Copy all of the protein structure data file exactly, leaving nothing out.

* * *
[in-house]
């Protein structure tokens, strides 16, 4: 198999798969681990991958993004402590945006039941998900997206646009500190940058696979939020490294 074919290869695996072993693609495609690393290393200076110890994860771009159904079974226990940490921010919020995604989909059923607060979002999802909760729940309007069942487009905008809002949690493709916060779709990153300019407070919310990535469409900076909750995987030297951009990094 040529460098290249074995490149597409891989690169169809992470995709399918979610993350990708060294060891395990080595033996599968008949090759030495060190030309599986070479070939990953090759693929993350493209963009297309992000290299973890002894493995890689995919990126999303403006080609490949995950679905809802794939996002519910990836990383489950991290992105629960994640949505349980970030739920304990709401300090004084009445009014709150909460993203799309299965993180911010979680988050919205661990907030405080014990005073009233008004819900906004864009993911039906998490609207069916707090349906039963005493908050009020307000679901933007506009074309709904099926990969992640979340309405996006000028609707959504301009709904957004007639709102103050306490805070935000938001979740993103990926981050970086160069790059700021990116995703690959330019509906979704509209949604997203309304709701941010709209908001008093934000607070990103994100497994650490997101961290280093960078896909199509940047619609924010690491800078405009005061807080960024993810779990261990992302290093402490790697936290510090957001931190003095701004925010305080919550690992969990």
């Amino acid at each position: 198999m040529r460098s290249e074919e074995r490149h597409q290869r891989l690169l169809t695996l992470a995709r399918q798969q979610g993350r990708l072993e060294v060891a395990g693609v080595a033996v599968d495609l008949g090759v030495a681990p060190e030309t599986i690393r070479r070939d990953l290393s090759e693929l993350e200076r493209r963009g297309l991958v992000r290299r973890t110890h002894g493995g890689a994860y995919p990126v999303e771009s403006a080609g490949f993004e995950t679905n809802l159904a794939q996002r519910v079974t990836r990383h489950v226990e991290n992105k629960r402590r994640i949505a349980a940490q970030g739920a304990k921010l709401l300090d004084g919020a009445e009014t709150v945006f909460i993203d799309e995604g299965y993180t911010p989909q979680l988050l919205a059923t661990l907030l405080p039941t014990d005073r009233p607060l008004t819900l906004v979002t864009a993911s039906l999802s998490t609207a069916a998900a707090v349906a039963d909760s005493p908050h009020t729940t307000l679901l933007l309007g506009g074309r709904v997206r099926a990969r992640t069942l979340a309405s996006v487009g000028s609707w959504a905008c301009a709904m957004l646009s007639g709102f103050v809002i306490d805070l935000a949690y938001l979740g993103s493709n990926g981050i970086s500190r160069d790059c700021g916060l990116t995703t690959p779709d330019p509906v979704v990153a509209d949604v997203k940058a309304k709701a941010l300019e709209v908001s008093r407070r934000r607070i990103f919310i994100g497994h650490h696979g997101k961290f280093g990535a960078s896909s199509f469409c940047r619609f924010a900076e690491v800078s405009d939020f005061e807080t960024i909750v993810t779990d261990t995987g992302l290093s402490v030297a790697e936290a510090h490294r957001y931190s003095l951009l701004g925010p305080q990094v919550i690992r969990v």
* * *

[in-house]
């Protein structure tokens, strides 16, 4: 198999798969681990991958993004402590945006039941998900997206646009500190940058696979939020490294 074919290869695996072993693609495609690393290393200076110890994860771009159904079974226990940490921010919020995604989909059923607060979002999802909760729940309007069942487009905008809002949690493709916060779709990153300019407070919310990535469409900076909750995987030297951009990094 040529460098290249074995490149597409891989690169169809992470995709399918979610993350990708060294060891395990080595033996599968008949090759030495060190030309599986070479070939990953090759693929993350493209963009297309992000290299973890002894493995890689995919990126999303403006080609490949995950679905809802794939996002519910990836990383489950991290992105629960994640949505349980970030739920304990709401300090004084009445009014709150909460993203799309299965993180911010979680988050919205661990907030405080014990005073009233008004819900906004864009993911039906998490609207069916707090349906039963005493908050009020307000679901933007506009074309709904099926990969992640979340309405996006000028609707959504301009709904957004007639709102103050306490805070935000938001979740993103990926981050970086160069790059700021990116995703690959330019509906979704509209949604997203309304709701941010709209908001008093934000607070990103994100497994650490997101961290280093960078896909199509940047619609924010690491800078405009005061807080960024993810779990261990992302290093402490790697936290510090957001931190003095701004925010305080919550690992969990």
């Amino acid at each position: 198999m040529r460098s290249e074919e074995r490149h597409q290869r891989l690169l169809t695996l992470a995709r399918q798969q979610g993350r990708l072993e060294v060891a395990g693609v080595a033996v599968d495609l008949g090759v030495a681990p060190e030309t599986i690393r070479r070939d990953l290393s090759e693929l993350e200076r493209r963009g297309l991958v992000r290299r973890t110890h002894g493995g890689a994860y995919p990126v999303e771009s403006a080609g490949f993004e995950t679905n809802l159904a794939q996002r519910v079974t990836r990383h489950v226990e991290n992105k629960r402590r994640i949505a349980a940490q970030g739920a304990k921010l709401l300090d004084g919020a009445e009014t709150v945006f909460i993203d799309e995604g299965y993180t911010p989909q979680l988050l919205a059923t661990l907030l405080p039941t014990d005073r009233p607060l008004t819900l906004v979002t864009a993911s039906l999802s998490t609207a069916a998900a707090v349906a039963d909760s005493p908050h009020t729940t307000l679901l933007l309007g506009g074309r709904v997206r099926a990969r992640t069942l979340a309405s996006v487009g000028s609707w959504a905008c301009a709904m957004l646009s007639g709102f103050v809002i306490d805070l935000a949690y938001l979740g993103s493709n990926g981050i970086s500190r160069d790059c700021g916060l990116t995703t690959p779709d330019p509906v979704v990153a509209d949604v997203k940058a309304k709701a941010l300019e709209v908001s008093r407070r934000r607070i990103f919310i994100g497994h650490h696979g997101k961290f280093g990535a960078s896909s199509f469409c940047r619609f924010a900076e690491v800078s405009d939020f005061e807080t960024i909750v993810t779990d261990t995987g992302l290093s402490v030297a790697e936290a510090h490294r957001y931190s003095l951009l701004g925010p305080q990094v919550i690992r969990v």